“Seasons of Glass and Iron” by Amal El-Mohtar highlights the writer’s gifts

Note: this is review number four of the nominees for the Nebula Award for short fiction this year. You can see all the nominees listed here.

heavy-iron-shoes

Who knew there really were such shoes? These are reportedly displayed at a medieval crime museum in Rothenburg, Germany.

Amal El-Mohtar is no stranger to accolades for her writing. She’s been a Nebula finalist before and won the Locus Award as well as several Rhysling Awards for poetry. I, however, have not been particularly thrilled with some of her more recent stories. So when I saw that she was nominated for the Nebula again this year, I worried that I would be handing out another tough review of an author whose work I want to like.

I am happy to report that my worries were misplaced. This is the story I’ve been waiting for from El-Mohtar. It’s both simpler in form and far, far, better in execution than earlier ones recently nominated for awards.

“Seasons of Glass and Iron”, published in Uncanny Magazine, is a sweet fantasy told from the perspectives of two characters who have painful lives involving curses and shame. One of the main characters is Tabitha who is crossing the world wearing iron shoes that must be worn out before they can be removed. And she is on the fourth of seven pairs. Despite her mangled feet and the pain, she sees beauty in the world all around her. Still, she cannot stop to make a new home. The other character, Amira, sits atop a glass mountain where she feels safe on her glass throne as long as she doesn’t move. Amira appreciates the peace that comes from keeping the world at bay far below her perch, yet she is lonely.

So you see, they must meet each other. It’s only after Tabitha takes up residence on the glass mountain that we learn their back stories and see what kind of circumstances can lead to young women walking the world in iron shoes or sitting watch for eternity on the top of a mountain. Love has doomed and punished them.

This is the kind of story that could have so easily melted down into pap. The characters’ voices could have been too stylized. The politics could have overwhelmed their world. The resolution, for all that the reader does clearly know what’s coming, could have been too smug. The story is terribly sweet, but it’s worthwhile reading for one overarching reason–El-Mohtar is a gifted writer. She saves this story through sheer intelligence about the ways of people, their mannerisms and their senses. Somehow she knows how to write that all down. Miraculous, I say.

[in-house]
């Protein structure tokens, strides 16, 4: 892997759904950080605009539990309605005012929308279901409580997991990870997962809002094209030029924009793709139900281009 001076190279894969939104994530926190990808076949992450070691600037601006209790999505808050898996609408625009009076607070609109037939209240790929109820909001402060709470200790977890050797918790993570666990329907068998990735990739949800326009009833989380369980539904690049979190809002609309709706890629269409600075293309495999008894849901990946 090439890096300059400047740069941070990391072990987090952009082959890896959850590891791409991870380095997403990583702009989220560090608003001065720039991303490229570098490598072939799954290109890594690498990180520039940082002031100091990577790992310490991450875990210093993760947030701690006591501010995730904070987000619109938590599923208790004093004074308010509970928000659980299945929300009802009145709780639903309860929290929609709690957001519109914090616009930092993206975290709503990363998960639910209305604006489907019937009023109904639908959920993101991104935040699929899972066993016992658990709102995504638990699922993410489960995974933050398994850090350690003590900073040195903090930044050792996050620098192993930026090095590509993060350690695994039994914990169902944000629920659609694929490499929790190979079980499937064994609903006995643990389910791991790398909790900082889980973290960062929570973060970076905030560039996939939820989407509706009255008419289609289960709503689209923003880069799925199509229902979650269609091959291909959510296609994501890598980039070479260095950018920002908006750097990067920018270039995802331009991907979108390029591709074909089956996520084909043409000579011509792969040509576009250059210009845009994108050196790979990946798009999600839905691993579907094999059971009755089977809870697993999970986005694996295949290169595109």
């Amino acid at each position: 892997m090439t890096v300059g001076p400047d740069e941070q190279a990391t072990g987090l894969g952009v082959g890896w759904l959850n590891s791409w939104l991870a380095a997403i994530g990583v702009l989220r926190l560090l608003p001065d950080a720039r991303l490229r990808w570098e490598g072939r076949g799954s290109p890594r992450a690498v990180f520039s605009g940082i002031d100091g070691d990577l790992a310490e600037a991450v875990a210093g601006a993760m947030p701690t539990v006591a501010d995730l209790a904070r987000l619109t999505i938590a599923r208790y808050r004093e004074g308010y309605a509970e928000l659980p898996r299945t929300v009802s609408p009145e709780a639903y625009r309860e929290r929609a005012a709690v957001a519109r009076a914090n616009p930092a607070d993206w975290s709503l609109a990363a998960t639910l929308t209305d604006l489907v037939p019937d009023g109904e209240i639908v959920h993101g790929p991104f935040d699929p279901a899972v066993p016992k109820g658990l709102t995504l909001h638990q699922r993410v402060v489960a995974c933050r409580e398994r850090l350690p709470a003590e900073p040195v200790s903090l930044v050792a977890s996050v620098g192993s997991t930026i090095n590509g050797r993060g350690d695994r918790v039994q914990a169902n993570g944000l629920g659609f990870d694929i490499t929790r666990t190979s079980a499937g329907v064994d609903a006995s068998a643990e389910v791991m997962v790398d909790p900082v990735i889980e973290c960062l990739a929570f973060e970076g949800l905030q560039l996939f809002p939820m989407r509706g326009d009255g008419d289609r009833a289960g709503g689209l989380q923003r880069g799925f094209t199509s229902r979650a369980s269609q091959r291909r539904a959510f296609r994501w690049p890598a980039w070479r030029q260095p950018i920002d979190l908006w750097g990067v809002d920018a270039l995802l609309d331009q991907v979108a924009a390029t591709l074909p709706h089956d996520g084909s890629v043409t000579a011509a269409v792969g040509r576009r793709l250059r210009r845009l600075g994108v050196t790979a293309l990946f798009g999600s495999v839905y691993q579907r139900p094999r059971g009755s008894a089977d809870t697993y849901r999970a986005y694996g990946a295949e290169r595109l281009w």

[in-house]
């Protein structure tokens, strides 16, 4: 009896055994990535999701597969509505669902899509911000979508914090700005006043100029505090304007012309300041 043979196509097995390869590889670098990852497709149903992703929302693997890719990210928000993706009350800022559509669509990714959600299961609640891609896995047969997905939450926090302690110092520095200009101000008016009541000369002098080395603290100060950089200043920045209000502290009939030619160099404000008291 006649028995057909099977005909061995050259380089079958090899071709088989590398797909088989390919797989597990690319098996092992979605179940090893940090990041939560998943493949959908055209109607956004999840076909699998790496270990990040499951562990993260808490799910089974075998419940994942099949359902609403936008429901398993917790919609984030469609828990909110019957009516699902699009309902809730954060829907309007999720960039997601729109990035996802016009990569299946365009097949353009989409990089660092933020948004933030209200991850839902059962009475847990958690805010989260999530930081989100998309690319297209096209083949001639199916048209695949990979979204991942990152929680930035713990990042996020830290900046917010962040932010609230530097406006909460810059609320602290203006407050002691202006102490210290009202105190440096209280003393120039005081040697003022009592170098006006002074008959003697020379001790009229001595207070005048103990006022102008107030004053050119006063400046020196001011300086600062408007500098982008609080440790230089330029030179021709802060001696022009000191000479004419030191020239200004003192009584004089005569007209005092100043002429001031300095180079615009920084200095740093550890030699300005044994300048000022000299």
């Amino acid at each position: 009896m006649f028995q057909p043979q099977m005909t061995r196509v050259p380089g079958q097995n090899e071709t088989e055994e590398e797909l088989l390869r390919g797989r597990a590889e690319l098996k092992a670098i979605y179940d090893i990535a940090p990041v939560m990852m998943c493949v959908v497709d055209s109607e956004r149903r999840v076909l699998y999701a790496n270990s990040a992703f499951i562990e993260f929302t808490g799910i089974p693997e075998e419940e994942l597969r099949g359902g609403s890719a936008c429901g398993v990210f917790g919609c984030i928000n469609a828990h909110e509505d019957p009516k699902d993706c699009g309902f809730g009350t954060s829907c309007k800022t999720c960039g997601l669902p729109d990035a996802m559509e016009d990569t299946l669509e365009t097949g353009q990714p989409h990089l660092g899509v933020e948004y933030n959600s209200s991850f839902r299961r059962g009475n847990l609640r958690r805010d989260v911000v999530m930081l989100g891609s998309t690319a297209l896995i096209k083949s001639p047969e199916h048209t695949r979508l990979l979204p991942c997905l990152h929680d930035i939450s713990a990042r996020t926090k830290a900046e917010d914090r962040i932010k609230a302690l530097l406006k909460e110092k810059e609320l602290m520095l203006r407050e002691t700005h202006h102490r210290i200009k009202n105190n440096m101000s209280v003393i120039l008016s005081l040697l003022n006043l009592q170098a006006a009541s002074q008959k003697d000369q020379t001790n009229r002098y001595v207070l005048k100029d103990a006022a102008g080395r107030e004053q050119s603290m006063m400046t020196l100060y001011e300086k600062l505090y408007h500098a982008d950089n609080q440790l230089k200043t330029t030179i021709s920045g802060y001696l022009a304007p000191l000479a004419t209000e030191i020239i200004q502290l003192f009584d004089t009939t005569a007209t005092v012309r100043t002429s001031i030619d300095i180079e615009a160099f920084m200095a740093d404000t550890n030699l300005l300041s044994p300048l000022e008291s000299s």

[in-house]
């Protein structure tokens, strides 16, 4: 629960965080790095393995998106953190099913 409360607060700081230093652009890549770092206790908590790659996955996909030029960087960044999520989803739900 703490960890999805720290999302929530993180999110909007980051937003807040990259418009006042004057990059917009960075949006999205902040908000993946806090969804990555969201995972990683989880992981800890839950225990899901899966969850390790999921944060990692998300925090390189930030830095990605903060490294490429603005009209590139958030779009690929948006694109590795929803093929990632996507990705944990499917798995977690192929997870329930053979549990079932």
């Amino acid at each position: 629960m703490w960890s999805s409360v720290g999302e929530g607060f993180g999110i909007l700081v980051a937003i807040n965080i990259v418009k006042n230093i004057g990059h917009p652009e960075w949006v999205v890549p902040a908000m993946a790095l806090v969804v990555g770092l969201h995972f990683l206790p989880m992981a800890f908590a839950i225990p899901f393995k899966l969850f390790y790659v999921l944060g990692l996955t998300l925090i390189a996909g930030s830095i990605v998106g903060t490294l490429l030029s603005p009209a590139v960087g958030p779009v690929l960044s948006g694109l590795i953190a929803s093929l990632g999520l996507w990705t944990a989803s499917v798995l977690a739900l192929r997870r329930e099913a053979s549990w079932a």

Here’s a snippet where Tabitha is explaining how she climbed the glass mountain to find Amira:

“. . . it seemed like just the thing. I didn’t know there was anyone at the top, though; I waited until the men at the bottom had left, as they seemed a nasty lot—”

It isn’t that Amira shivers, but that the quality of her stillness grows denser. Tabitha feels something like alarm beginning a dull ring in her belly.

“They leave as the nights turn colder. You’re more than welcome to stay,” says Amira, in tones of deepest courtesy, “and scrape your shoes against the glass.”

Tabitha nods, and stays, because somewhere within the measured music of Amira’s words she hears please.”

 

The other saving grace in this story is the innocence of the characters. False loyalties maneuvered them into their tortured existences, but they do not become cynical. Their love for each other allows them to discard the horrible narratives constructed by the men they loved before.

All El-Mohtar’s stories have elements of fancy, and sometimes magic, but this is the first story of hers that I’ve read that is in the style of a fairytale. It could have become a dark parody so easily, but she chose to follow a sunlit road instead and it paid off. For someone writes a lot about grief, loneliness and the fraught path to self discovery, I’m glad this story ends so happily, and no one is left deformed or frozen in the end.

Thumbs up and 4.6 stars out of 5.

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